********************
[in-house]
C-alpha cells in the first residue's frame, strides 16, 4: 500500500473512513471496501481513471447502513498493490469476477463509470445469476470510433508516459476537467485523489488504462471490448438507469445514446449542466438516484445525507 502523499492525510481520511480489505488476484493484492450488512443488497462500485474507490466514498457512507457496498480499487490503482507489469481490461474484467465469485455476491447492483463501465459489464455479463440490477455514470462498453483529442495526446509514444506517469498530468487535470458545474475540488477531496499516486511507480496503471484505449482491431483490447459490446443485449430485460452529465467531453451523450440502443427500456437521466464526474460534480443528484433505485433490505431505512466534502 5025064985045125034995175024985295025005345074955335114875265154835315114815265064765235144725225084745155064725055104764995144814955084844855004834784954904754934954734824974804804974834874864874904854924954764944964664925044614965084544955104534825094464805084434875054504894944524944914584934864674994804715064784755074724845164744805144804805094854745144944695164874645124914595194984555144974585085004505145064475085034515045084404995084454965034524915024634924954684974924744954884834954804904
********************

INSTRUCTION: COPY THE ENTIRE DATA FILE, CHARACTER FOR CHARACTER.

[in-house]
C-alpha cells in the first residue's frame, strides 16, 4: 500500500473512513471496501481513471447502513498493490469476477463509470445469476470510433508516459476537467485523489488504462471490448438507469445514446449542466438516484445525507 502523499492525510481520511480489505488476484493484492450488512443488497462500485474507490466514498457512507457496498480499487490503482507489469481490461474484467465469485455476491447492483463501465459489464455479463440490477455514470462498453483529442495526446509514444506517469498530468487535470458545474475540488477531496499516486511507480496503471484505449482491431483490447459490446443485449430485460452529465467531453451523450440502443427500456437521466464526474460534480443528484433505485433490505431505512466534502 5025064985045125034995175024985295025005345074955335114875265154835315114815265064765235144725225084745155064725055104764995144814955084844855004834784954904754934954734824974804804974834874864874904854924954764944964664925044614965084544955104534825094464805084434875054504894944524944914584934864674994804715064784755074724845164744805144804805094854745144944695164874645124914595194984555144974585085004505145064475085034515045084404995084454965034524915024634924954684974924744954884834954804904